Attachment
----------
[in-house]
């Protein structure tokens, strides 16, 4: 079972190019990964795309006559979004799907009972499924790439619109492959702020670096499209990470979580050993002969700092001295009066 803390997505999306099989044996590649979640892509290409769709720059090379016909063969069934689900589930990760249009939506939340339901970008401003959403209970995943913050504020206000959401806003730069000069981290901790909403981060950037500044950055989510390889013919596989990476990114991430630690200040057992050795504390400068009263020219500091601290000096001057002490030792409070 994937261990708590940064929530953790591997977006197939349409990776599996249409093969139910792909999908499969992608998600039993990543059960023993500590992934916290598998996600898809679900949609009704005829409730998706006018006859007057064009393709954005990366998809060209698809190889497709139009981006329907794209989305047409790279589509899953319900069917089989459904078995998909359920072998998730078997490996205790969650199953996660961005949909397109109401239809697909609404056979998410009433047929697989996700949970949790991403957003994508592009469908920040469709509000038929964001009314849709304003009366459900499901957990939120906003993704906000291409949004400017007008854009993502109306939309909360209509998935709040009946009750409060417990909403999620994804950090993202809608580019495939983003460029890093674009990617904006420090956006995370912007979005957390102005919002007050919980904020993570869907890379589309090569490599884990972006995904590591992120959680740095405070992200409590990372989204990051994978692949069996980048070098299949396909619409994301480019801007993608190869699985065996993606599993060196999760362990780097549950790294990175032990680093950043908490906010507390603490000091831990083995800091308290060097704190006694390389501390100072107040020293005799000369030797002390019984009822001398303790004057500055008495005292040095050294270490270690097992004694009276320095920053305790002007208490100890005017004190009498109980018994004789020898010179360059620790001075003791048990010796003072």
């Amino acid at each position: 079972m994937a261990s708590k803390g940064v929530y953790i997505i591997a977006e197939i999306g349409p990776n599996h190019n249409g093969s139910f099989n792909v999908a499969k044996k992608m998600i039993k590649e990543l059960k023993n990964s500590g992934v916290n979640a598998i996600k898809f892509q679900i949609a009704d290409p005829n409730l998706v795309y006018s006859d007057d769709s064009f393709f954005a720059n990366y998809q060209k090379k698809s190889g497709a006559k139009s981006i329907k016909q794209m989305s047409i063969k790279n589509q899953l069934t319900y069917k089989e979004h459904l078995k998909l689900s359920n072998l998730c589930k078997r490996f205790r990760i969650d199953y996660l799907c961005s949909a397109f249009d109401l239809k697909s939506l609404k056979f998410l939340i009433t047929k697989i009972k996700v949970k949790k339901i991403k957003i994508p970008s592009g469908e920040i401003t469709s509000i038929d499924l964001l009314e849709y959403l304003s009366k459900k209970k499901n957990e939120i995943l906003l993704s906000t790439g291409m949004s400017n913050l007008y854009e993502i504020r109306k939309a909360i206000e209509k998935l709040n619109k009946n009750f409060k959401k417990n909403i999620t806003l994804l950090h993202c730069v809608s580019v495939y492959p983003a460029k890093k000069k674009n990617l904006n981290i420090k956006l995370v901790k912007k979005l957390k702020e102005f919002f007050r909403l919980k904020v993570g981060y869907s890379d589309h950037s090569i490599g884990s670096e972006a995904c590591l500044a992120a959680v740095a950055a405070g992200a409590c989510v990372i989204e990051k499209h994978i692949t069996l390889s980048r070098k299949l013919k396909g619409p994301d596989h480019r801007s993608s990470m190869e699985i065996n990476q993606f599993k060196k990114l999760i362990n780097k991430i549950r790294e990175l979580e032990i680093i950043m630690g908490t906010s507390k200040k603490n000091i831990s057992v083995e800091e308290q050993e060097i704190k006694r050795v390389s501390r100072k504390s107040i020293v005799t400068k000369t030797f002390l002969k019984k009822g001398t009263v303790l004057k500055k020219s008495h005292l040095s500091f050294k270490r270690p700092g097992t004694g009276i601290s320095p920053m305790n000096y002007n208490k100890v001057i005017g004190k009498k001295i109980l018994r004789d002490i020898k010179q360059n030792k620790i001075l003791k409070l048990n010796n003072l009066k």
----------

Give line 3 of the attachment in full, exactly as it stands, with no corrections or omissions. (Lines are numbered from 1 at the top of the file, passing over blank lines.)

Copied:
């Amino acid at each position: 079972m994937a261990s708590k803390g940064v929530y953790i997505i591997a977006e197939i999306g349409p990776n599996h190019n249409g093969s139910f099989n792909v999908a499969k044996k992608m998600i039993k590649e990543l059960k023993n990964s500590g992934v916290n979640a598998i996600k898809f892509q679900i949609a009704d290409p005829n409730l998706v795309y006018s006859d007057d769709s064009f393709f954005a720059n990366y998809q060209k090379k698809s190889g497709a006559k139009s981006i329907k016909q794209m989305s047409i063969k790279n589509q899953l069934t319900y069917k089989e979004h459904l078995k998909l689900s359920n072998l998730c589930k078997r490996f205790r990760i969650d199953y996660l799907c961005s949909a397109f249009d109401l239809k697909s939506l609404k056979f998410l939340i009433t047929k697989i009972k996700v949970k949790k339901i991403k957003i994508p970008s592009g469908e920040i401003t469709s509000i038929d499924l964001l009314e849709y959403l304003s009366k459900k209970k499901n957990e939120i995943l906003l993704s906000t790439g291409m949004s400017n913050l007008y854009e993502i504020r109306k939309a909360i206000e209509k998935l709040n619109k009946n009750f409060k959401k417990n909403i999620t806003l994804l950090h993202c730069v809608s580019v495939y492959p983003a460029k890093k000069k674009n990617l904006n981290i420090k956006l995370v901790k912007k979005l957390k702020e102005f919002f007050r909403l919980k904020v993570g981060y869907s890379d589309h950037s090569i490599g884990s670096e972006a995904c590591l500044a992120a959680v740095a950055a405070g992200a409590c989510v990372i989204e990051k499209h994978i692949t069996l390889s980048r070098k299949l013919k396909g619409p994301d596989h480019r801007s993608s990470m190869e699985i065996n990476q993606f599993k060196k990114l999760i362990n780097k991430i549950r790294e990175l979580e032990i680093i950043m630690g908490t906010s507390k200040k603490n000091i831990s057992v083995e800091e308290q050993e060097i704190k006694r050795v390389s501390r100072k504390s107040i020293v005799t400068k000369t030797f002390l002969k019984k009822g001398t009263v303790l004057k500055k020219s008495h005292l040095s500091f050294k270490r270690p700092g097992t004694g009276i601290s320095p920053m305790n000096y002007n208490k100890v001057i005017g004190k009498k001295i109980l018994r004789d002490i020898k010179q360059n030792k620790i001075l003791k409070l048990n010796n003072l009066k």